The Seattle Department of Transportation (SDOT) is moving ahead with a 4th Avenue protected bike lane in Downtown Seattle, a project that had been put on hold two years ago by Mayor Jenny Durkan. The department plans to build the first segment of two-way protected bike lane between Pine and Seneca Streets in the next few months, with an extension all the way to Vine Street in Belltown planned next year.
But we didn’t know how the lane would connect to existing bike infrastructure on the south end of downtown. 4th Avenue south of Main Street is one of Seattle’s busiest bus corridors, so the question of how space could be carved out for a protected bike lane is a crucial one.
This week an update to the project website reveals the answer: the City won’t bother trying to make space on 4th Avenue S at all. Instead the only other planned north-south bike route through central downtown will jog back to 2nd Avenue via an obscure little street next to City Hall Park: Dilling Way. The Basic Bike Network advocates have rallied around called for the protected bike lane to extend to Jackson Street in order to better connect to Southeast Seattle.
Dilling Way is a tiny stub of a street connecting 4th and 3rd Avenues and basically functions as a small parking lot for the King County Courthouse. Rather than fulfill the clear directives of the 2014 Bicycle Master Plan, which laid out multiple ways to access a north-south route through downtown, we are giving up and just connecting to 2nd Avenue.
The primary driver of this decision is what’s cited as “substantial delay” that would be caused to buses if the protected bike lane was routed directly down 4th Avenue to connect to the existing bike lane on S Main Street. Even though a 4th Avenue route would also have the most gentle grade of all the options studied, it apparently is off the table–for now. Plus, a 4th Avenue route might not impact bus travel times as SDOT seems to fear, particularly if bus volumes decrease as the light rail network gets built out.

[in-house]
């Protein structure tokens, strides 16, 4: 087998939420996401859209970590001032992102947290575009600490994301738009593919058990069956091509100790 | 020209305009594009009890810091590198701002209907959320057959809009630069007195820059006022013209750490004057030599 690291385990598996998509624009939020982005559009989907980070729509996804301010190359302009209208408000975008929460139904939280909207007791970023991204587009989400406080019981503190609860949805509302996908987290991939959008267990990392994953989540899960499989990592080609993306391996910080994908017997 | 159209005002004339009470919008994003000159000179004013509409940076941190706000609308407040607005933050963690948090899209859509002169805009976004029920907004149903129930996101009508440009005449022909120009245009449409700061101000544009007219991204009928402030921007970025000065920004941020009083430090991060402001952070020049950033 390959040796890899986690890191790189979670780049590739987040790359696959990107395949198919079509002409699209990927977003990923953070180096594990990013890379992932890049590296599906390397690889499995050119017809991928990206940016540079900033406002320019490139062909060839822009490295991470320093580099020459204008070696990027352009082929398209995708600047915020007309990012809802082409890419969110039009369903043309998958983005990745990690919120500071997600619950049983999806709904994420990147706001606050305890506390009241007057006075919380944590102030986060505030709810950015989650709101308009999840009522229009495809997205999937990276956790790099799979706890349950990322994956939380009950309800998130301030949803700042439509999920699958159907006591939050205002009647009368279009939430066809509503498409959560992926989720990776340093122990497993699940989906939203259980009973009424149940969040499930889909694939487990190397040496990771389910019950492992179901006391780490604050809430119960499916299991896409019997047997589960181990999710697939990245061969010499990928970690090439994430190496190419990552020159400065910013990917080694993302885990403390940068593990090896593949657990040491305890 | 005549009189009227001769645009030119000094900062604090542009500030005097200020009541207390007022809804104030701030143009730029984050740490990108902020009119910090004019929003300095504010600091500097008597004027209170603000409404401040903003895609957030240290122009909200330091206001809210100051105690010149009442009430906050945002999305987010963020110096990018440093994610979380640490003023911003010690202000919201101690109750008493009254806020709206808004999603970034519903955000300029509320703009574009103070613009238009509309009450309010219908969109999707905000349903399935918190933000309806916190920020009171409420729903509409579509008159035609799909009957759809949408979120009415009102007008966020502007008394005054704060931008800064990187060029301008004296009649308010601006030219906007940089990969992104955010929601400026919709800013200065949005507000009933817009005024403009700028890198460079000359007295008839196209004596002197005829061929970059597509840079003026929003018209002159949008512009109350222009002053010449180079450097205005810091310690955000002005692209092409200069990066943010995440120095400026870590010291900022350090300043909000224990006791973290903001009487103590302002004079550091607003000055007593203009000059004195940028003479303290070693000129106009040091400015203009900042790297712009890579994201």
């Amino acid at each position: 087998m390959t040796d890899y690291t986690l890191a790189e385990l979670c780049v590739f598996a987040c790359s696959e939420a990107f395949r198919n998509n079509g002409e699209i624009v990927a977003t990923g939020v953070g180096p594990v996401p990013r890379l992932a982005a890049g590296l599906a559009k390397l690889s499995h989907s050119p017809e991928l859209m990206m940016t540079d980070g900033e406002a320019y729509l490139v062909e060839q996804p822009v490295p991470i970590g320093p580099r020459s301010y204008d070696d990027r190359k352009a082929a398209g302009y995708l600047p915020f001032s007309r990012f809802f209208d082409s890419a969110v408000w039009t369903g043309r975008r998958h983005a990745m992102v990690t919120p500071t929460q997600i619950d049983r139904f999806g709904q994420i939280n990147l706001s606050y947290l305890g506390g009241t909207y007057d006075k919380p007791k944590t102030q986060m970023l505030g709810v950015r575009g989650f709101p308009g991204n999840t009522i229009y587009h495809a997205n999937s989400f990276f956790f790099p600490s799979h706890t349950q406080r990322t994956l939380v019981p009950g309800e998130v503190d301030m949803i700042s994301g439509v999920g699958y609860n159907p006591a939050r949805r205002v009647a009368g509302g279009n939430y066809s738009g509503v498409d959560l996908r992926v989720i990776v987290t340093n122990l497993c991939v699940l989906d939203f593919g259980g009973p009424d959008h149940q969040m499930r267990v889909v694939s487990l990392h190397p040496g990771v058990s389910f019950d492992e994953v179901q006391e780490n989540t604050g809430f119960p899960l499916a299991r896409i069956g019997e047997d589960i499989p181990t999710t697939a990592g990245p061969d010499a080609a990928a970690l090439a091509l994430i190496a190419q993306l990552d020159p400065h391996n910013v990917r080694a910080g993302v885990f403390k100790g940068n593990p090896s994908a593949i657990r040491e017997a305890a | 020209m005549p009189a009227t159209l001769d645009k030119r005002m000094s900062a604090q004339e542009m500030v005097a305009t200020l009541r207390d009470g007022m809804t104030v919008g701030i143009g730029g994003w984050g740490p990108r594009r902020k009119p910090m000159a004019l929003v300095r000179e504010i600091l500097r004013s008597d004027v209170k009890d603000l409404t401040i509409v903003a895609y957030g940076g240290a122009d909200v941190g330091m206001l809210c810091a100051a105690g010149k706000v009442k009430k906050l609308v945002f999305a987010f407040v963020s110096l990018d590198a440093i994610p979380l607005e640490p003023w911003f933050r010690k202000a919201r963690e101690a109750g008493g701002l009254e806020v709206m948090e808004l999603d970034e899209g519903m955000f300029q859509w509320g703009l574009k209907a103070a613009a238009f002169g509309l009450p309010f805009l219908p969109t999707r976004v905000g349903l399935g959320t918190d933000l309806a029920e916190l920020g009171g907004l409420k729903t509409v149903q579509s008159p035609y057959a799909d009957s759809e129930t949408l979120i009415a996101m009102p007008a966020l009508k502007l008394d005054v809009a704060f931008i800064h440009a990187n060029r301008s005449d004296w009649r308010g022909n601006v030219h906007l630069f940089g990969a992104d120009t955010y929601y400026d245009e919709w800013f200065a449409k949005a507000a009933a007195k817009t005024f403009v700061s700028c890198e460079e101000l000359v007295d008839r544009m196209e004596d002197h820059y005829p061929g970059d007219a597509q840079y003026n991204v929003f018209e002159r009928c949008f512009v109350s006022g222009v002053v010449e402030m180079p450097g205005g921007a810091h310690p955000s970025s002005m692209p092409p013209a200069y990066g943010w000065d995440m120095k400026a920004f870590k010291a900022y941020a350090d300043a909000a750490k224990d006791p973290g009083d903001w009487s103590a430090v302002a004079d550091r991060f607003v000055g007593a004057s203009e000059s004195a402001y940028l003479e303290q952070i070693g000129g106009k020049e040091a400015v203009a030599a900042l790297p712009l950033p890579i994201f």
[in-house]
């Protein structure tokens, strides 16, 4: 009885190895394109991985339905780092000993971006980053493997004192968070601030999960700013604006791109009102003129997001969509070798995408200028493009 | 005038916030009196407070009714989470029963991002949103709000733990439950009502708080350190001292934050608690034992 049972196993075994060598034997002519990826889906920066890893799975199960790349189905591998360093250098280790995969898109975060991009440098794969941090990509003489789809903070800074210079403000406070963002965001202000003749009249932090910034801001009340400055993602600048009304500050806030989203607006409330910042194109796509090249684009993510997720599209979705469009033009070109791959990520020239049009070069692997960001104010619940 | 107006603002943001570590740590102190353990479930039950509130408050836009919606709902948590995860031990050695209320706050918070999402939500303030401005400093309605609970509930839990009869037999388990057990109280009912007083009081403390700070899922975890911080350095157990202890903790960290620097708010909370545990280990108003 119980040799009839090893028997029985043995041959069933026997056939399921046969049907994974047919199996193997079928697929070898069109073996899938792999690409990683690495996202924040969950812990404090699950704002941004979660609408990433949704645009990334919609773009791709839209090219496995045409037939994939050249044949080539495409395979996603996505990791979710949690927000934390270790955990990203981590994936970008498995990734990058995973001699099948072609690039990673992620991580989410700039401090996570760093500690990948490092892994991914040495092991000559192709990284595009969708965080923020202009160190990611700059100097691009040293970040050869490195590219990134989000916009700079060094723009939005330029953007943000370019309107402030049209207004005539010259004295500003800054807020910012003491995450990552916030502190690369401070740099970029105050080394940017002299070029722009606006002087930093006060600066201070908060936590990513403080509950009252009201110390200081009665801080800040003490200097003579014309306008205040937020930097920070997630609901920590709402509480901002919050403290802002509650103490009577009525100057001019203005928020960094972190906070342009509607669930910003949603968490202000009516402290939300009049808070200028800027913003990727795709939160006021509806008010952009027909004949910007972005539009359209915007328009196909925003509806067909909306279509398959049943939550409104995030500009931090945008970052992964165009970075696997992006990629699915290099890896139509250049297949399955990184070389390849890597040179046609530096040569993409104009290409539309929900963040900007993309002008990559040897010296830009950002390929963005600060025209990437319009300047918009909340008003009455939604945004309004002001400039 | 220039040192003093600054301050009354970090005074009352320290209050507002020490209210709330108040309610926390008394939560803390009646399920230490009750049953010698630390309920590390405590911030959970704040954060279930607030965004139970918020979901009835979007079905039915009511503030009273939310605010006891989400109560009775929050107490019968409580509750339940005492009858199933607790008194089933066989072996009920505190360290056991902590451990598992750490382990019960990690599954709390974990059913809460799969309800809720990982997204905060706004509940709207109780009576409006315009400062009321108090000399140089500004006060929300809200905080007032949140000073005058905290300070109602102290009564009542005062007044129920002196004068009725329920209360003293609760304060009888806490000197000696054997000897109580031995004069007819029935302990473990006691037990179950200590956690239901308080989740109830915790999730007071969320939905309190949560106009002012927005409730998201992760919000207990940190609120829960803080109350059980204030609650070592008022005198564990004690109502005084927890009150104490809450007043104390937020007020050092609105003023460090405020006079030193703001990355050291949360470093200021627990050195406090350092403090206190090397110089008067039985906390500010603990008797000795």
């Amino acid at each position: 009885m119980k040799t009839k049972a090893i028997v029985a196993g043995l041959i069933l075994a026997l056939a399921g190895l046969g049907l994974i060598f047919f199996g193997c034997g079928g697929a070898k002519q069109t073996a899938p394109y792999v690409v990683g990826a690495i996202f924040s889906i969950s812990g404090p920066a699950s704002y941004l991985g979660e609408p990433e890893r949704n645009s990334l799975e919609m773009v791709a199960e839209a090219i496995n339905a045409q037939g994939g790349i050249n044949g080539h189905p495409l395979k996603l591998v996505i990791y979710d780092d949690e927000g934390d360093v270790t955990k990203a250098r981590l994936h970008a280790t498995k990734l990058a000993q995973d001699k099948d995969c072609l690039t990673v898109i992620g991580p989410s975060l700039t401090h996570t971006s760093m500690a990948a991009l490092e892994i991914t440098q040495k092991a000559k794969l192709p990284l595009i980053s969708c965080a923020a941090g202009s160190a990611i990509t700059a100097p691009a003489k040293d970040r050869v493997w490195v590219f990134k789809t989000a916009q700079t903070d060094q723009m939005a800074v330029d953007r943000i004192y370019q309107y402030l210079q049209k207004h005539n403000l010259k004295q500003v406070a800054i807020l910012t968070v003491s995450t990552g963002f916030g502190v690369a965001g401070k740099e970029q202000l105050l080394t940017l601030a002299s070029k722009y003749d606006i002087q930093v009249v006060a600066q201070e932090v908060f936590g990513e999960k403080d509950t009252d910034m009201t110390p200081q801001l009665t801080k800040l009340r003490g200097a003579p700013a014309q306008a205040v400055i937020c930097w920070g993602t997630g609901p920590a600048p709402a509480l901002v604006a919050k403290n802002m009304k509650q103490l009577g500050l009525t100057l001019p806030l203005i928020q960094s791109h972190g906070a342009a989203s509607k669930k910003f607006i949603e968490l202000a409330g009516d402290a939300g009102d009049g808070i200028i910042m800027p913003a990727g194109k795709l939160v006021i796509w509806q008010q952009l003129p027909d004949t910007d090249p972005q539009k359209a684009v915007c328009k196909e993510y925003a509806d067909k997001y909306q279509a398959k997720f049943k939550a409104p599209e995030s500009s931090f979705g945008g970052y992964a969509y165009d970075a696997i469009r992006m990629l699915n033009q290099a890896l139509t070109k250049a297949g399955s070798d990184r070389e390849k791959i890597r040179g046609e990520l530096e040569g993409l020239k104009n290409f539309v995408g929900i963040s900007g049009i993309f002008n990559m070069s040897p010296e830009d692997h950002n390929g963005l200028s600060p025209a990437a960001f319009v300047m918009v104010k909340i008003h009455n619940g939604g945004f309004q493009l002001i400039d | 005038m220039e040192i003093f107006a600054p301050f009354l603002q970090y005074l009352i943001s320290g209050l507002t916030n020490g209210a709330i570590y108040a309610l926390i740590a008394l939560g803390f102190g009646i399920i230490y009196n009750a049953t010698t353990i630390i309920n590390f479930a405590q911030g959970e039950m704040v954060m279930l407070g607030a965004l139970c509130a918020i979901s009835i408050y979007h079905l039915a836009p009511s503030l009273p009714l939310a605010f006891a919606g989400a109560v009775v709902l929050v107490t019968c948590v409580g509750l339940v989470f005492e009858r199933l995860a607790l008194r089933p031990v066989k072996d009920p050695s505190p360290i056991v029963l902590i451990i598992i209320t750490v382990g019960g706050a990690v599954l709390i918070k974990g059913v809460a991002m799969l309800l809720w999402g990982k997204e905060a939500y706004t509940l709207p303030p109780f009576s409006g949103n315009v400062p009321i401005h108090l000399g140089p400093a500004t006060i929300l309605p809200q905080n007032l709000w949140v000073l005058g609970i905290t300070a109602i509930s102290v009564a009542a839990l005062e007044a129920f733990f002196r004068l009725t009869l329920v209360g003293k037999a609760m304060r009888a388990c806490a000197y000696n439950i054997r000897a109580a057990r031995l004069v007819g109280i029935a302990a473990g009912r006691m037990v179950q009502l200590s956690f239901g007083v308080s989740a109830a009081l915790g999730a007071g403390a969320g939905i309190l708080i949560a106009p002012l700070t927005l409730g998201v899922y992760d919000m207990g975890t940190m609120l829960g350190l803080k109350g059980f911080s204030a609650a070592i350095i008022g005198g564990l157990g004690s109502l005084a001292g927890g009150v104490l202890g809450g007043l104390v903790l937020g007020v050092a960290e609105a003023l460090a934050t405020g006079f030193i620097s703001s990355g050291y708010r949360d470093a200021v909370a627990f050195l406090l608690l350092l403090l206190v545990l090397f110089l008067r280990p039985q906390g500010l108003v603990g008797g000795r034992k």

The other option seriously considered would have routed people biking up S Washington Street. This route would add a nearly 9% grade.
This routing decision has echoes of the 2018 plan to connect the 2nd Avenue bike lane to the International District. Originally, the route was going to feature a steep climb up to 6th Avenue S–way out of the way of where most people using the route would be heading. After push back on that idea, prompted by reporting here and elsewhere, the route was changed after all and space was found on 5th Avenue S.
It looks like going back to the drawing board is in order for this connection as well. 4th Avenue will absolutely not work as a bike route through Downtown Seattle if its southern connection involves a hard-to-find alley that just dumps you onto 2nd Avenue.
The email address for project feedback on this is CCBike@seattle.gov.
Ryan Packer lives in the Summit Slope neighborhood of Capitol Hill and has been writing for the The Urbanist since 2015. They report on multimodal transportation issues, #VisionZero, preservation, and local politics. They believe in using Seattle's history to help attain the vibrant, diverse city that we all wish to inhabit. Ryan's writing has appeared in Capitol Hill Seattle Blog, Bike Portland, and Seattle Bike Blog, where they also did a four-month stint as temporary editor.